To most of us the average paper concerning our intraprofessional relations is somewhat tiresome. In many quarters the dignity of medical ethics has been most loudly preached by those lacking experience in its practice. It is little to be wondered at, therefore, that the subject is not a popular medical society topic. Despite this acknowledged fact, I have determined to present some desultory thoughts concerning a subject that seems to me to be so important to the welfare of medicine as to deserve most earnest consideration. Duty may not be shirked because it is unpleasant.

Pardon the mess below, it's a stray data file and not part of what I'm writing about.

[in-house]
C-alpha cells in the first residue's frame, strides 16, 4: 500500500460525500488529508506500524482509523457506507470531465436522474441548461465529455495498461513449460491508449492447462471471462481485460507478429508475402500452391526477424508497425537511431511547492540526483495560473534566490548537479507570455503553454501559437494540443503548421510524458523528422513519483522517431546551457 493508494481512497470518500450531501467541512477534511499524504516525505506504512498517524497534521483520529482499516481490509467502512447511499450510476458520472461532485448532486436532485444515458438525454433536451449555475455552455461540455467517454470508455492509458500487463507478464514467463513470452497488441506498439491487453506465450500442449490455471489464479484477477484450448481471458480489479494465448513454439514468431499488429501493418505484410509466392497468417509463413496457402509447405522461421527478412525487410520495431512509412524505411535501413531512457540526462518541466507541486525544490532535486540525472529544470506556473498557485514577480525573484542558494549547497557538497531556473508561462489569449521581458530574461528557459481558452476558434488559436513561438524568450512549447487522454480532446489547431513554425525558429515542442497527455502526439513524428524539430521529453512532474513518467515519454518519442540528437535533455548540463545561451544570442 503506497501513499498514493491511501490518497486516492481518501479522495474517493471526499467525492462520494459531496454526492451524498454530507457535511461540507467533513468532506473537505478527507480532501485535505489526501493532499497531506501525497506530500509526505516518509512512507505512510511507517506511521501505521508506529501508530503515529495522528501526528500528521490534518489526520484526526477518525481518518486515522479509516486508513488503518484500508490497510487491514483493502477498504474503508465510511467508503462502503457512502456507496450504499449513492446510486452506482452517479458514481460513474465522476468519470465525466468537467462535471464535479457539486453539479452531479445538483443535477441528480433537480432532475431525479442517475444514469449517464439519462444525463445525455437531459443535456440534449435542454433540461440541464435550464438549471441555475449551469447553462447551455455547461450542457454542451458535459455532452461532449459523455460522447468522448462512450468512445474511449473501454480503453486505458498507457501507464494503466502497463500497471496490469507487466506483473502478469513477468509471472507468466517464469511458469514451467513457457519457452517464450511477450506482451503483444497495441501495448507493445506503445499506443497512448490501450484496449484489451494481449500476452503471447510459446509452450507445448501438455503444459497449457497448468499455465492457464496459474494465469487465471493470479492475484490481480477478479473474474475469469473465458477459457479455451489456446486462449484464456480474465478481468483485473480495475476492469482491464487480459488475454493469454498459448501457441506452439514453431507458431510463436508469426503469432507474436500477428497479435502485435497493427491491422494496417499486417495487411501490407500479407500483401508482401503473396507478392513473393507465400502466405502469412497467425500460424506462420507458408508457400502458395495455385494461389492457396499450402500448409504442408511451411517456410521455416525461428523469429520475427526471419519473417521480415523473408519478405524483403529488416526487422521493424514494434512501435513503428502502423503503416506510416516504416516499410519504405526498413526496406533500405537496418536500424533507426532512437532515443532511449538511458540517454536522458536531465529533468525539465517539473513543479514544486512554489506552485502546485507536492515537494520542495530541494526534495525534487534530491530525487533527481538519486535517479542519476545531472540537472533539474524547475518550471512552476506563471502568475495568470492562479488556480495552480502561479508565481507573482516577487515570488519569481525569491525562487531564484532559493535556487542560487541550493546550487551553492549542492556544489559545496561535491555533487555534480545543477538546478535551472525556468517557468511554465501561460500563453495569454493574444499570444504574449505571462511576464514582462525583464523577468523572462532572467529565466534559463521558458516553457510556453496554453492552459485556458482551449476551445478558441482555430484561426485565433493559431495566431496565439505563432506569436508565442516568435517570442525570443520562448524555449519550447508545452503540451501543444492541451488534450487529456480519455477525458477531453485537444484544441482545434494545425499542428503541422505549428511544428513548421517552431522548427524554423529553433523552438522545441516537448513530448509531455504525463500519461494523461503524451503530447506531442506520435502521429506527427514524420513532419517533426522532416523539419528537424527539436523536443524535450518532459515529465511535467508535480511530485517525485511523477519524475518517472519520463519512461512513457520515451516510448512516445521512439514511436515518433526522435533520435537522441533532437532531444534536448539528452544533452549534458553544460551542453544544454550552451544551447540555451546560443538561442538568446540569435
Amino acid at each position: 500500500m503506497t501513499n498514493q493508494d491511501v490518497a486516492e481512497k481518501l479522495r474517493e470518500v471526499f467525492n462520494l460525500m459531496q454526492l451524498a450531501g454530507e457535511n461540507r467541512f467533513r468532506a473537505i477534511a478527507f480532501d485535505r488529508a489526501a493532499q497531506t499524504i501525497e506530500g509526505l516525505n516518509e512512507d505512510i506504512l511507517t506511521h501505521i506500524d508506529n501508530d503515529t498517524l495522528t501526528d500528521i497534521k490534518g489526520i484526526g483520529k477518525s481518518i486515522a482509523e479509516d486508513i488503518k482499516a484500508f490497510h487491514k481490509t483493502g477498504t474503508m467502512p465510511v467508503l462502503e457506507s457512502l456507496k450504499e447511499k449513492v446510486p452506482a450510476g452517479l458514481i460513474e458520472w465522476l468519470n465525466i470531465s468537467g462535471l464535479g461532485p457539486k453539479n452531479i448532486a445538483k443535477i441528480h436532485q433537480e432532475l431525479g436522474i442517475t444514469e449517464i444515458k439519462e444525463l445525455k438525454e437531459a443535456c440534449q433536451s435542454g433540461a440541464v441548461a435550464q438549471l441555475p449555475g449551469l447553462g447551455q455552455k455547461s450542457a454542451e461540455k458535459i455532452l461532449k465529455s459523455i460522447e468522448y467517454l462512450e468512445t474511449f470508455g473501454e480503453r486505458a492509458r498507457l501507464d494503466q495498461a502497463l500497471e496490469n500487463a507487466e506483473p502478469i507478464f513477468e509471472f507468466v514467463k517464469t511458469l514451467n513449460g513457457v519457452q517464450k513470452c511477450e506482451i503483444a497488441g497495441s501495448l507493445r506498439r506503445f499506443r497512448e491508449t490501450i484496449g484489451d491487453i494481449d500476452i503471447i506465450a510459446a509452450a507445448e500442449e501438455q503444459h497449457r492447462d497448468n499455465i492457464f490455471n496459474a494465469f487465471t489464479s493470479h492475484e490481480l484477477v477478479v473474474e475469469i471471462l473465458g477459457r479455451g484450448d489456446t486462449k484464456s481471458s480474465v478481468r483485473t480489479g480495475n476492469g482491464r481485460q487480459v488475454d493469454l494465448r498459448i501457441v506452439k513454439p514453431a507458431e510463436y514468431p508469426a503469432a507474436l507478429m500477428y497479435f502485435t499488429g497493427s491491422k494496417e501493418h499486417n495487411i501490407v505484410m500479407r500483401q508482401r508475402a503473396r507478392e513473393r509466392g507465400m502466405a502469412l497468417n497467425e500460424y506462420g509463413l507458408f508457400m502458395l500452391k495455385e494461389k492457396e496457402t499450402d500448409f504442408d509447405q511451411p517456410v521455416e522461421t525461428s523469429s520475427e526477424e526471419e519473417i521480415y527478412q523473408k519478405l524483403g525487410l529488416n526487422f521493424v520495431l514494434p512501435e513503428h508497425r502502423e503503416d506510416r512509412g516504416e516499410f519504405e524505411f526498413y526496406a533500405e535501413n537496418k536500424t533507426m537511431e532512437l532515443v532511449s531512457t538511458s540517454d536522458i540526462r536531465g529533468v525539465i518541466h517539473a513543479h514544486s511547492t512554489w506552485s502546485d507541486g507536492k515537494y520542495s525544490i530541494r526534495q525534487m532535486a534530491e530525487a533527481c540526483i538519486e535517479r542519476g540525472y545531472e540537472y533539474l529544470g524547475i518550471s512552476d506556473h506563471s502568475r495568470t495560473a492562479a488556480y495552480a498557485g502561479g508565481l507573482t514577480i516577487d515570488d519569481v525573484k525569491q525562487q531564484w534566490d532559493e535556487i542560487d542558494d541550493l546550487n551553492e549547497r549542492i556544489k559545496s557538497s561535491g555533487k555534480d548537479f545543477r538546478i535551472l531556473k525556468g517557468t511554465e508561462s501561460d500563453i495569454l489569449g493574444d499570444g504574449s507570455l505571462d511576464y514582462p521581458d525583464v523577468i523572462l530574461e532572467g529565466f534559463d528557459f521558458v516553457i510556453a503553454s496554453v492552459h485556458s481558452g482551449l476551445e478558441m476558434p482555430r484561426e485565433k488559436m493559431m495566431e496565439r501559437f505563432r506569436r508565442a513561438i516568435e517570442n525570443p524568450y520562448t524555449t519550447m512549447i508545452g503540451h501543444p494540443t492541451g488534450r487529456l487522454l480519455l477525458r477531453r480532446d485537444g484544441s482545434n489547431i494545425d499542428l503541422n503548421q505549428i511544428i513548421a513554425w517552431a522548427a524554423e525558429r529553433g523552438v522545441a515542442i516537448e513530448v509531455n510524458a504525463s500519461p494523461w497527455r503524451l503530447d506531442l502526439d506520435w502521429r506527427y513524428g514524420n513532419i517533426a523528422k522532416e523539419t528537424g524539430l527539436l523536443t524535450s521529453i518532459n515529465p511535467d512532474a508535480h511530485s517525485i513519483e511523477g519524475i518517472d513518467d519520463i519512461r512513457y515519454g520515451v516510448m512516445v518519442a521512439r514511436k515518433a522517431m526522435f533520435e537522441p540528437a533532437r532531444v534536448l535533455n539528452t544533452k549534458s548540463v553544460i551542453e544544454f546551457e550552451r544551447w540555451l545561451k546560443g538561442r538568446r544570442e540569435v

Physicians are to-day face to face with many vital questions that can not be indolently ignored. Sapping professional honor to its very vitals is the matter of the giving of commissions for referred cases by the specialist to the general practitioner, involving as it does the points as to whether medicine is a profession or
FOSHAY PM. MEDICAL ETHICS AND MEDICAL JOURNALS. JAMA. 1900;XXXIV(17):1041–1043. doi:10.1001/jama.1900.24610170021001d
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